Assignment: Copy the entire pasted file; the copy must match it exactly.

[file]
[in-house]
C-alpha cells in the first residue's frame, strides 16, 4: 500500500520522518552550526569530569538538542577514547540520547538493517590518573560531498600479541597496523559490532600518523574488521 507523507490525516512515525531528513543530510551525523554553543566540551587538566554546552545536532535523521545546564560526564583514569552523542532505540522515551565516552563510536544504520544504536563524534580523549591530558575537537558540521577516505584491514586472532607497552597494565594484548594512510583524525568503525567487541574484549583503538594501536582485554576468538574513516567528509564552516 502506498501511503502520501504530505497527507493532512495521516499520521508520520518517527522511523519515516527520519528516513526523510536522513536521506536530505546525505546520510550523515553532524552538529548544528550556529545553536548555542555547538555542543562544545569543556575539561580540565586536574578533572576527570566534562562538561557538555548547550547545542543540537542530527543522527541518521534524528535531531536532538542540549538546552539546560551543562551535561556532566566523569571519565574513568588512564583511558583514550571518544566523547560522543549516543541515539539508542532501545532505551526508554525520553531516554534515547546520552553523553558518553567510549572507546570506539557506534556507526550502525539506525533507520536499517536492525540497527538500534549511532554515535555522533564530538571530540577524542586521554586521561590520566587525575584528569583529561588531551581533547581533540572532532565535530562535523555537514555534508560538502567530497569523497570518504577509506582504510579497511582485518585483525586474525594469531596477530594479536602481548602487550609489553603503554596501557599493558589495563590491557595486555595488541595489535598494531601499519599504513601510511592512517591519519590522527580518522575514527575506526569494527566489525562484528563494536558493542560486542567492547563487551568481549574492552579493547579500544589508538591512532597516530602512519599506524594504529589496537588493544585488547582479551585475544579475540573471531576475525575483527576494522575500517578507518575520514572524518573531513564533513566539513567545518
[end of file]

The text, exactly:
[in-house]
C-alpha cells in the first residue's frame, strides 16, 4: 500500500520522518552550526569530569538538542577514547540520547538493517590518573560531498600479541597496523559490532600518523574488521 507523507490525516512515525531528513543530510551525523554553543566540551587538566554546552545536532535523521545546564560526564583514569552523542532505540522515551565516552563510536544504520544504536563524534580523549591530558575537537558540521577516505584491514586472532607497552597494565594484548594512510583524525568503525567487541574484549583503538594501536582485554576468538574513516567528509564552516 502506498501511503502520501504530505497527507493532512495521516499520521508520520518517527522511523519515516527520519528516513526523510536522513536521506536530505546525505546520510550523515553532524552538529548544528550556529545553536548555542555547538555542543562544545569543556575539561580540565586536574578533572576527570566534562562538561557538555548547550547545542543540537542530527543522527541518521534524528535531531536532538542540549538546552539546560551543562551535561556532566566523569571519565574513568588512564583511558583514550571518544566523547560522543549516543541515539539508542532501545532505551526508554525520553531516554534515547546520552553523553558518553567510549572507546570506539557506534556507526550502525539506525533507520536499517536492525540497527538500534549511532554515535555522533564530538571530540577524542586521554586521561590520566587525575584528569583529561588531551581533547581533540572532532565535530562535523555537514555534508560538502567530497569523497570518504577509506582504510579497511582485518585483525586474525594469531596477530594479536602481548602487550609489553603503554596501557599493558589495563590491557595486555595488541595489535598494531601499519599504513601510511592512517591519519590522527580518522575514527575506526569494527566489525562484528563494536558493542560486542567492547563487551568481549574492552579493547579500544589508538591512532597516530602512519599506524594504529589496537588493544585488547582479551585475544579475540573471531576475525575483527576494522575500517578507518575520514572524518573531513564533513566539513567545518